The Doom series is perhaps one of the most iconic in gaming, so much so that it's been ported and hacked onto just about every platform and gadget imaginable. There are plenty of unofficial ways to play Doom on Android, but today owners of NVIDIA's SHIELD Android TV and SHIELD Tablet (and sadly, no one else) get a chance to own the entire series in a single package. Doom 3: BFG Edition is now available on the Play Store for $10.
Fearless Fantasy might make you do a double-take. Yes, the characters actually look like that. They're quirky. The entire art style is peculiar, and it sets you up for what to expect from the rest of the experience. This isn't your usual role-playing game.
Fearless Fantasy treats us to an original plot accompanied by animated cutscenes and voice-overs. You play as Leon, a bounty hunter who is out to slay the world's most dangerous creatures and save a girl from a horrible marriage.
Last month the beta version of Minecraft for Android added a ton of new features, most notably a port of the player skin feature that's become such a popular part of the original Minecraft game. Just a couple of weeks later Mojang has instituted the changes in the public version of Minecraft: Pocket Edition. Go check it out on the Play Store now if you've already purchased the game, or buy it for $7.
You at your boat. It's a sad, boring little boat. Certainly not good enough to help you travel the world. The only way to improve it is to go adventuring and recruit some new blood. You do that by matching tiles, of course.
You've played endless runners, but have you played one that goes up and down instead of left to right? Granted, this is not the most innovative idea for a game, but Halfbrick makes some polished stuff. In Radical Rappelling you have to get down from a mountain without running into anything. A simple enough proposition, but easier said than done.
Square Enix is always in the news on Android Police for good reason. The publisher has been actively releasing (or re-releasing) games on our favorite platform, even recently going as far as to commit to a mobile-first strategy. That's the case with Hitman: Sniper, a game developed specifically for touchscreens and available on Android and iOS starting today.
Sniper takes a different approach from its predecessor, Hitman GO. Gone is the turn-based strategy gameplay, and you're instead in Montenegro, standing in a fixed position in the shoes of Agent 47 who gets handed a series of contracts that he has to execute as subtly and inconspicuously as possible.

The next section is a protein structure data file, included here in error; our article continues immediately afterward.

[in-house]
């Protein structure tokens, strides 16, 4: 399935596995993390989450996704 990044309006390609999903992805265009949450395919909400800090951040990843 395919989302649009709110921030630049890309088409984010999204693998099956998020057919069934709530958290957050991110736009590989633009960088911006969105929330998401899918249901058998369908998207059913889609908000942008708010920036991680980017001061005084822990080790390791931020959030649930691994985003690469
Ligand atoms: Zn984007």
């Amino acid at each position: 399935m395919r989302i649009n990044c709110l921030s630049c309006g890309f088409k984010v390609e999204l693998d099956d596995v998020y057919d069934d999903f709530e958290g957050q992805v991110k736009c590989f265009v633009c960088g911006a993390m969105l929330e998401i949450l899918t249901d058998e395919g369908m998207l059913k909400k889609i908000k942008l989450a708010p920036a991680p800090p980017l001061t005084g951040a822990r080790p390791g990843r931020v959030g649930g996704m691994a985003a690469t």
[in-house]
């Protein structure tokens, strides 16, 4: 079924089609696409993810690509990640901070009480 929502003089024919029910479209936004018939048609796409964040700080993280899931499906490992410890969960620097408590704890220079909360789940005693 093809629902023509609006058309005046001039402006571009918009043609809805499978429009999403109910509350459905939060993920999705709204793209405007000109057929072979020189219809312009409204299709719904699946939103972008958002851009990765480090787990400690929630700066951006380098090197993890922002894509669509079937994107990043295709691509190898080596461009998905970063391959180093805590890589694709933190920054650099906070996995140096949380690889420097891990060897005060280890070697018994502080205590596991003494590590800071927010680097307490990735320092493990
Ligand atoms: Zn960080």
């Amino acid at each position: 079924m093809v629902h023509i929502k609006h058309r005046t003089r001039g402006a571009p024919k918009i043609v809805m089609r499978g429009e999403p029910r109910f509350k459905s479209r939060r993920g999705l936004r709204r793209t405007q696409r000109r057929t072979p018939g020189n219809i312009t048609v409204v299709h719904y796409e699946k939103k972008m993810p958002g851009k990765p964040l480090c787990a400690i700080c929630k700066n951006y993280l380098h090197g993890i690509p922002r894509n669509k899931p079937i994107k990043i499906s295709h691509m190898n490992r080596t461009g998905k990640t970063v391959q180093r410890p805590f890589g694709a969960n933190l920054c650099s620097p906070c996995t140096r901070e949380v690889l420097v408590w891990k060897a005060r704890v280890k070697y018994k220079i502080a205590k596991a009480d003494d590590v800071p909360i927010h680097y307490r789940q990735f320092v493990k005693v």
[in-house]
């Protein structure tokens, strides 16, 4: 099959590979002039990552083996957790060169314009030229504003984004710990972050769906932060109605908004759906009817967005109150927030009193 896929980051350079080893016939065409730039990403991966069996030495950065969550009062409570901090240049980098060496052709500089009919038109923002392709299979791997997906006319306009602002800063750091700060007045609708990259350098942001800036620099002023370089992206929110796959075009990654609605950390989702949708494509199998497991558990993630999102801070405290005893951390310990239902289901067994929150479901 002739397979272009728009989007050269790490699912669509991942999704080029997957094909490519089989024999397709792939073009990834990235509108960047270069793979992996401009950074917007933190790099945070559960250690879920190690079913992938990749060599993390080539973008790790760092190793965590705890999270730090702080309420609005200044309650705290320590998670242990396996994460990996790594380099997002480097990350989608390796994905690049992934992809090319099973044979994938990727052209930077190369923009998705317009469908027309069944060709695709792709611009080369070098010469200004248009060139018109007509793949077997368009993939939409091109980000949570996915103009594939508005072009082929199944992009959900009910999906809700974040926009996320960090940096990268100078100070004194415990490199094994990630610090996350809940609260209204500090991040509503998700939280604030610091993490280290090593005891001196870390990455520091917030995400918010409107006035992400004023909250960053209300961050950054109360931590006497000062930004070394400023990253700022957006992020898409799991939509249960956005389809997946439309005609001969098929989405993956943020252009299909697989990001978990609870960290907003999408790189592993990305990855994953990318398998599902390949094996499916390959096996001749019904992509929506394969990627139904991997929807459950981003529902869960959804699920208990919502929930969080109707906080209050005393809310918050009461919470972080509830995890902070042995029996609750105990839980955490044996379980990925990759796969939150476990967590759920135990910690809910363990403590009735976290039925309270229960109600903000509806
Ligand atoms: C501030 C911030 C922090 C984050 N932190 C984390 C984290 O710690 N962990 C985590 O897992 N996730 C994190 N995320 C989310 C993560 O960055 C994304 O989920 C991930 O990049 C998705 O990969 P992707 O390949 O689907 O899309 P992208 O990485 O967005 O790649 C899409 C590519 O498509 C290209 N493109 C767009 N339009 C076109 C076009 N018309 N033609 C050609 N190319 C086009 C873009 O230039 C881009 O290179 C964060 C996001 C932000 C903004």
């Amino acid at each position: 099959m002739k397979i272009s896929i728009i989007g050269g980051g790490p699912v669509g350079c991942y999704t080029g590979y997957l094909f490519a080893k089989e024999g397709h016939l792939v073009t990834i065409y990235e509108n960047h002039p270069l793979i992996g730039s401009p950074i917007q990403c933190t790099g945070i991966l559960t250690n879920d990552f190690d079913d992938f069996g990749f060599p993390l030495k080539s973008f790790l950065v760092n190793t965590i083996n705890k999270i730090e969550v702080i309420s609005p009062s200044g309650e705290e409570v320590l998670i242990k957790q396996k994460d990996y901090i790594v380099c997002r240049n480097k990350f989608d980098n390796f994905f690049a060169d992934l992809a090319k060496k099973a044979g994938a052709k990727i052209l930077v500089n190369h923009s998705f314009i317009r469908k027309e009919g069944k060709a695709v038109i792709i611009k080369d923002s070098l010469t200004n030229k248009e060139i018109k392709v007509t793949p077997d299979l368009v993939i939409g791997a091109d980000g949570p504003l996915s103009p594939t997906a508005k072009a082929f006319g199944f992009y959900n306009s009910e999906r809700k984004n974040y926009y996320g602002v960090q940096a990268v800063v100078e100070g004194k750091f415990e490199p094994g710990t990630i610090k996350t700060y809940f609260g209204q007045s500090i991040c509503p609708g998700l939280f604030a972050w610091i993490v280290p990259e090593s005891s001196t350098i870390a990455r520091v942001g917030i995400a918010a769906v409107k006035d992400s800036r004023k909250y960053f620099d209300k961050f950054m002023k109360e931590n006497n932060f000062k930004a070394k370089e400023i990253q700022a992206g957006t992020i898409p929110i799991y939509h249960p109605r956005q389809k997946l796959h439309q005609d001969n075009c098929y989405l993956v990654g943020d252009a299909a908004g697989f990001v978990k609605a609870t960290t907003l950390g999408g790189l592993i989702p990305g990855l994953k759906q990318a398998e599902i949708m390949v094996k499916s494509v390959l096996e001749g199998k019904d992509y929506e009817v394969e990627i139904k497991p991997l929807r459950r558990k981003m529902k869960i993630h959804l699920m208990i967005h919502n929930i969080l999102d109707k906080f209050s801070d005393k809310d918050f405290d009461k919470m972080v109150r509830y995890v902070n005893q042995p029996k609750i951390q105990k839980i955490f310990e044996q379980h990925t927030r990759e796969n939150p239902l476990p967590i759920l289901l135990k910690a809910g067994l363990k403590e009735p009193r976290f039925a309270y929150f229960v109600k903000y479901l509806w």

The biggest Android gaming news of the month was certainly the release of NVIDIA's SHIELD Android TV, and it brought with it quite a few high-profile PC ports. But since the vast majority of readers don't have one, I've decided to restrict this month's top picks to more general smartphone and tablet games. Fear not, SHIELD early adopters: you get your own picks down there below the honorable mention section.
Android TV has a serious app discovery problem, and it's the built-in "leanback" version of the Google Play Store. Before today, the Play Store on your TV only showed curated apps selected by the powers that be at Google, so between the video, audio, and game sections, there were less than two hundred apps on display for users. You might get the impression that these were the only Android TV apps available - the rest had to be manually searched for in the search function of the main leanback launcher.
With version 5.5.15, that finally changes. New sections of the Android TV Google Play Store are now visible beneath the curated portion, and based on a quick run-through, it looks like every compatible app for your ATV device is exposed.
Terminator Genisys: Revolution is coming to theaters July 1st, but what caught our attention about this movie was the ability to pre-register the accompanying Android game in the Play Store. If you did so, then you may have already received a notification informing you of what I'm about to say—Terminator Genisys: Revolution (the game) is now available for download.
This is a game by Glu Mobile, which could be enough to put you on edge. There will be in-app purchases. There will be in-game currency. At some point, the publisher hopes you will spend money on its free game.
But we've gotten used to the song and dance by this point.
The GameFly streaming service derives from the company's acquisition of Playcast. A look at the latter's website gives you an idea of what you can expect from the experience, as the interface matches the one Amazon has shown off alongside the GameFly Streaming app already uploaded to its app store.